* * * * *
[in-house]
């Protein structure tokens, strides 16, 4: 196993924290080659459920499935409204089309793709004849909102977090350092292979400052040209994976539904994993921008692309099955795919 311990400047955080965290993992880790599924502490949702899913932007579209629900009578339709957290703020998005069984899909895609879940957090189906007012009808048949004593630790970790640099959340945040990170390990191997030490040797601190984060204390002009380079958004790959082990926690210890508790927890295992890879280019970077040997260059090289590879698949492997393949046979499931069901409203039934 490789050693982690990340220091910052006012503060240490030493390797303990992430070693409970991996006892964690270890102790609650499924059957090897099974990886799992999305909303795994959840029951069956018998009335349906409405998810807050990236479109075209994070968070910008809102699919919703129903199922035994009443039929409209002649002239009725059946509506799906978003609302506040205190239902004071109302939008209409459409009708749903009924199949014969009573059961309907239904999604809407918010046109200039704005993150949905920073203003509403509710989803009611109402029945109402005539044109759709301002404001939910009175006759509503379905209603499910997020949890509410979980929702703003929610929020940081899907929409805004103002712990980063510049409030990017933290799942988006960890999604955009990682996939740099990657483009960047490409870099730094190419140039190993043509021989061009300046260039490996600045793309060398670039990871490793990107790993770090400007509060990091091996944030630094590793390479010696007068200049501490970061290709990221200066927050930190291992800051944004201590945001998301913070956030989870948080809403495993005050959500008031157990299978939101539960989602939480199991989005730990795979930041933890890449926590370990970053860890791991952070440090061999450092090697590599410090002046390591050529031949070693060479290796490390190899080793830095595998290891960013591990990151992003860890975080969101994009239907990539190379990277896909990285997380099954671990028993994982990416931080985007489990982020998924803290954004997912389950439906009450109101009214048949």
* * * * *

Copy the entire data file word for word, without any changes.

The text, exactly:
[in-house]
């Protein structure tokens, strides 16, 4: 196993924290080659459920499935409204089309793709004849909102977090350092292979400052040209994976539904994993921008692309099955795919 311990400047955080965290993992880790599924502490949702899913932007579209629900009578339709957290703020998005069984899909895609879940957090189906007012009808048949004593630790970790640099959340945040990170390990191997030490040797601190984060204390002009380079958004790959082990926690210890508790927890295992890879280019970077040997260059090289590879698949492997393949046979499931069901409203039934 490789050693982690990340220091910052006012503060240490030493390797303990992430070693409970991996006892964690270890102790609650499924059957090897099974990886799992999305909303795994959840029951069956018998009335349906409405998810807050990236479109075209994070968070910008809102699919919703129903199922035994009443039929409209002649002239009725059946509506799906978003609302506040205190239902004071109302939008209409459409009708749903009924199949014969009573059961309907239904999604809407918010046109200039704005993150949905920073203003509403509710989803009611109402029945109402005539044109759709301002404001939910009175006759509503379905209603499910997020949890509410979980929702703003929610929020940081899907929409805004103002712990980063510049409030990017933290799942988006960890999604955009990682996939740099990657483009960047490409870099730094190419140039190993043509021989061009300046260039490996600045793309060398670039990871490793990107790993770090400007509060990091091996944030630094590793390479010696007068200049501490970061290709990221200066927050930190291992800051944004201590945001998301913070956030989870948080809403495993005050959500008031157990299978939101539960989602939480199991989005730990795979930041933890890449926590370990970053860890791991952070440090061999450092090697590599410090002046390591050529031949070693060479290796490390190899080793830095595998290891960013591990990151992003860890975080969101994009239907990539190379990277896909990285997380099954671990028993994982990416931080985007489990982020998924803290954004997912389950439906009450109101009214048949």